The two OWL individuals created conditionally by the converter are shown below, with rdf:IDs of VariableDef_LENGTH_1 and VariableDef_LENGTH_2 , respectively.

<equation_system:ModelVariableDef rdf:ID="VariableDef_LENGTH_1"/> <equation_system:ModelVariableDef rdf:ID="VariableDef_LENGTH_2"/>

The third example demonstrates the conditional creation of individuals depending on an additional test condition.

<SubmodelDefinition name="R1" href="RPLUG"> <Parameter name="pressure" value="20."/> <Parameter name="NTUBE" value="2000"/> </SubmodelDefinition> <SubmodelDefinition name="B4" href="MIXER"> <Parameter name="pressure" value="1." unit="bar" /> <Parameter name="MAXIT" value="50" unit="-" /> <Parameter name="T-EST" value="372.6" unit="K" /> </SubmodelDefinition>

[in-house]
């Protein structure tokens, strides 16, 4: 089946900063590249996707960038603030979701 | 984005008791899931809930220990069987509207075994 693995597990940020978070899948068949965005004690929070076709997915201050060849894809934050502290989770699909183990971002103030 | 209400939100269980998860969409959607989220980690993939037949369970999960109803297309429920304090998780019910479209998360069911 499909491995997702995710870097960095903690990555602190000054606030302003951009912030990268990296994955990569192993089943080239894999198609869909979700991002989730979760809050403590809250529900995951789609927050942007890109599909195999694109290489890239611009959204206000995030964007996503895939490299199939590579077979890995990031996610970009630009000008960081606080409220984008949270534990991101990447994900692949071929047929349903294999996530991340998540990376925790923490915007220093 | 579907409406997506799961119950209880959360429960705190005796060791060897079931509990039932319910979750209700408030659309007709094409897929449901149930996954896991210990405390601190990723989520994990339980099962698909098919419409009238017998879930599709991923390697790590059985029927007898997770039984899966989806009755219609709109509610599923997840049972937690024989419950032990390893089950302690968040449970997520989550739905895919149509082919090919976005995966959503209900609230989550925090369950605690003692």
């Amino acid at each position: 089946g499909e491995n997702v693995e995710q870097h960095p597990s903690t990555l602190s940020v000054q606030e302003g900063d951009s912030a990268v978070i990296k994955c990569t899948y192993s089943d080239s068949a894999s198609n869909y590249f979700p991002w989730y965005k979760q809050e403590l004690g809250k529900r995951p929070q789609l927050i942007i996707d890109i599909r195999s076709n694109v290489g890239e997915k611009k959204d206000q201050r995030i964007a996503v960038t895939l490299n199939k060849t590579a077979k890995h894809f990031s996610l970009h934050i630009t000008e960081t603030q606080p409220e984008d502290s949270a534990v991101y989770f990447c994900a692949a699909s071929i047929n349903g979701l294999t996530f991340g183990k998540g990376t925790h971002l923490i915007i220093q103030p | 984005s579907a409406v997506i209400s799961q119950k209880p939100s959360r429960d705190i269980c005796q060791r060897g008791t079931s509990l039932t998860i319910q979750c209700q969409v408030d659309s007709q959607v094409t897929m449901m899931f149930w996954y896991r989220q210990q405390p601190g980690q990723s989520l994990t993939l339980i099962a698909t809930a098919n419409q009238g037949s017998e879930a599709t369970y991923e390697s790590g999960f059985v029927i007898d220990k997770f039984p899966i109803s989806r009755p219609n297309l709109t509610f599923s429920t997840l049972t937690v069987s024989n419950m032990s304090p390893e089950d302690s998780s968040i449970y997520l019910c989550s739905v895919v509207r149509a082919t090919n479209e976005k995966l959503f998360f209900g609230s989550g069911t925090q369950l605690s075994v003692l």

The below rule creates individuals of class VariableLarge by selecting only those Parameter elements which have an attribute value with value greater than or equal to 50.

IND(equation_system:VariableLarge, Parameter, "VariableDef_"+Parameter@name, Parameter@value>=50)

The three conditionally created OWL individuals of class VariableLarge are shown below, with rdf:IDs of VariableDef_NTUBE , VariableDef_MAXIT and VariableDef_T-EST , respectively.

<equation_system:VariableLarge rdf:ID="VariableDef_NTUBE"/> <equation_system:VariableLarge rdf:ID="VariableDef_MAXIT"/> <equation_system:VariableLarge rdf:ID="VariableDef_T-EST"/>

4.1.3 External individuals

Object properties may be defined between newly created individuals and individuals retrieved from an already existing OWL file (the so-called “external individuals”). The class of the external individual serves as the range of the object property in this case.